A number of different factors contribute to the growing need for cultural competency within the health care field. Of course it is important for those in the health care field to continually increase their knowledge and broaden quality service. However, the most important factor in the need for cultural competency is the changing and diverse demographic. One source notes that, “Culturally sensitive care is essential to create the optimal patient-centered experience; effective patient-provider communication; delivery of high-quality, evidence-based services; achievement of positive treatment outcomes; and high patient/family satisfaction rates” (Gertner, et al., 2010, p. 129). Filipinos account for a large portion of the Asian American population today, so it is important to become acquainted with the cultural practices and beliefs, healthcare perspectives and practices, family views, environment, education, religion, and dietary practices of the people.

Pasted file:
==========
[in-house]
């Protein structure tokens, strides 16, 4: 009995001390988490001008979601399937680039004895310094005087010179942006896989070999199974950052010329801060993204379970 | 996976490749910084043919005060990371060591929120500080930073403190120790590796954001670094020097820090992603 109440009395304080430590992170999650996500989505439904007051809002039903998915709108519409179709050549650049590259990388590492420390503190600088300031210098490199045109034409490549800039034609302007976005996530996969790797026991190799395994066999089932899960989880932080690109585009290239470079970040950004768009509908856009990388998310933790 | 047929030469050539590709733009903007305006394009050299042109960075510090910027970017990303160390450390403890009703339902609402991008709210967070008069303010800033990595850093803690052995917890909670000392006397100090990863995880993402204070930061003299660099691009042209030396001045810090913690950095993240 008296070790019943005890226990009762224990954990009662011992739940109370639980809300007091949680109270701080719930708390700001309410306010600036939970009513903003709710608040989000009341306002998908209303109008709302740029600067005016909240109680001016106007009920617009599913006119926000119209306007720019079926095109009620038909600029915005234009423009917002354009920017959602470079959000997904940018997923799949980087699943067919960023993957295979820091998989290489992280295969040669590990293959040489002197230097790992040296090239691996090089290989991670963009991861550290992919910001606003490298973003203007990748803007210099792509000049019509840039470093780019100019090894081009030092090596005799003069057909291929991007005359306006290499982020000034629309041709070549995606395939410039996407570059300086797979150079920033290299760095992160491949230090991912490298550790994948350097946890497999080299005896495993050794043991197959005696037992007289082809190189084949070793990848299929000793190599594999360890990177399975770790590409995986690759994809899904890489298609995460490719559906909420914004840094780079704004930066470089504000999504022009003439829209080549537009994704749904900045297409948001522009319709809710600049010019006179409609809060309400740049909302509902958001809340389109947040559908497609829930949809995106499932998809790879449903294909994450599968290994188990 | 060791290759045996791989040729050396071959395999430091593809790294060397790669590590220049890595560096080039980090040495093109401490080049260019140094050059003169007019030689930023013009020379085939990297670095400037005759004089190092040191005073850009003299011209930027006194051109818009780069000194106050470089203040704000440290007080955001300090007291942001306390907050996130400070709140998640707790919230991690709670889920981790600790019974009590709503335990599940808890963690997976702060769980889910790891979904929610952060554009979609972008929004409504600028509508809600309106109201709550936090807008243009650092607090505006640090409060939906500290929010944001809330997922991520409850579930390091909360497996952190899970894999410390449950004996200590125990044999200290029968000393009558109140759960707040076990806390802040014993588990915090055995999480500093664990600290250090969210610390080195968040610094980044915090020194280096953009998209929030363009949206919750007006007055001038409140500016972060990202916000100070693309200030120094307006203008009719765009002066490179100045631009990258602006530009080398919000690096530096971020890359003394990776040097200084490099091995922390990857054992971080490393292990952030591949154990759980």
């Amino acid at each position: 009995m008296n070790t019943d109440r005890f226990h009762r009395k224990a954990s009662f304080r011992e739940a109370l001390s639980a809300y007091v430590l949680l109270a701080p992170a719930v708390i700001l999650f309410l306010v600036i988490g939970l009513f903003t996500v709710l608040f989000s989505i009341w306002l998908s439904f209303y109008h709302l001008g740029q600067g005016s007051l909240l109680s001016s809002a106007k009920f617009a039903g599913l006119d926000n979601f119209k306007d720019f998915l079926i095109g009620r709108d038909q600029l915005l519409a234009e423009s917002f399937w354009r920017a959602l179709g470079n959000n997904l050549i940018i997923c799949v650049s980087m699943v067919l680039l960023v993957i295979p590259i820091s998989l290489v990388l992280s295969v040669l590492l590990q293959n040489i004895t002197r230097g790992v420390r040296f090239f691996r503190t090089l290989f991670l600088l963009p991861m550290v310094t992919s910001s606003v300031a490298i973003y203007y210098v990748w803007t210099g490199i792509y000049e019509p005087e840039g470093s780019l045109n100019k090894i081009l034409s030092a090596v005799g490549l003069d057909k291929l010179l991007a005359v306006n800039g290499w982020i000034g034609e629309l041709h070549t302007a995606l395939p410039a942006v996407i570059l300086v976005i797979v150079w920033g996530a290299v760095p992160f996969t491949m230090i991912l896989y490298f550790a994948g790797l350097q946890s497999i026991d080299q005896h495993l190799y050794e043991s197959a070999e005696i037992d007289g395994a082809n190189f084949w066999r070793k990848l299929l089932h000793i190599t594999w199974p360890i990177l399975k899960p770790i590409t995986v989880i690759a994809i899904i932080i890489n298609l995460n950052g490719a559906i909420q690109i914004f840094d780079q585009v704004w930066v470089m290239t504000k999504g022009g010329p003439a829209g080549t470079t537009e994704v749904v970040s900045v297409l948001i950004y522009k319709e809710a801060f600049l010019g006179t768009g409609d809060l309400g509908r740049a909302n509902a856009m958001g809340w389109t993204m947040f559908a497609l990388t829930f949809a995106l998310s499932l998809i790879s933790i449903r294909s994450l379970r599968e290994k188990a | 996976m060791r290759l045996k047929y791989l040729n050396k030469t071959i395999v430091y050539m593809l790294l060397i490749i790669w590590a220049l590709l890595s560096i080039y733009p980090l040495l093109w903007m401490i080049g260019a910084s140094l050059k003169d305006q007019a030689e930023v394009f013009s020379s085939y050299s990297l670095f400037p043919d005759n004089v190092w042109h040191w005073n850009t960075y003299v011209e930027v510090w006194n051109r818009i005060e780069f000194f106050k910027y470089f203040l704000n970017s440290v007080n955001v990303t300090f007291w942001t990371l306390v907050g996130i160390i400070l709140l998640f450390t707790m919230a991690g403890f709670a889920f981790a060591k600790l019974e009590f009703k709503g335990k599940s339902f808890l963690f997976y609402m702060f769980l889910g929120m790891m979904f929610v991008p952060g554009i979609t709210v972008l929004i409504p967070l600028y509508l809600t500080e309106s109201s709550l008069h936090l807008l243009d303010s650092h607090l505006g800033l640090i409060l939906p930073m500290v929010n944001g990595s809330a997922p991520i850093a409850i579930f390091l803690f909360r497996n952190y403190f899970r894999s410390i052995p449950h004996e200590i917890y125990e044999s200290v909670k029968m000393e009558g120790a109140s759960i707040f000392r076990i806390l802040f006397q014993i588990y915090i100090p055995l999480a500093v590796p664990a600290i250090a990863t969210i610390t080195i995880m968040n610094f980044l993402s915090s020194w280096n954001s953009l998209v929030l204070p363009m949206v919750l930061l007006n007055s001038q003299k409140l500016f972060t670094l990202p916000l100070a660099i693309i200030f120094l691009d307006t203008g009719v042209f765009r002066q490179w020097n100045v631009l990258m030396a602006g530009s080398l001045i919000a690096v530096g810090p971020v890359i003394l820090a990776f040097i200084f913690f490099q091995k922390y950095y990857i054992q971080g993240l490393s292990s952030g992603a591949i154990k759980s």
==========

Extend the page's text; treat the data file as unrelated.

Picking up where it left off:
“Census data project that by 2030, four of every ten Americans will identify themselves as a member of a racial or ethnic minority group” (Dreachslin, 2007, p. 79). It is more imperative than ever for health care practitioners to understand patients and their diverse needs. Sources state that, “African Americans, Asian Americans, and Hispanics are more likely than whites to experience difficulty communicating with their physician, to feel that they are treated with disrespect when receiving health care services, and to experience barriers to care, including lack of insurance or a regular doctor” (Dreachslin, 2007, p. 80). Although many of these groups may not have experienced outright disrespect or mistreatment, the cultural variations may in fact lead them to that conclusion and understanding. Many institutions are working on the barriers that separate patients from practitioners, hindering their health care and perspective on the quality of treatment they receive.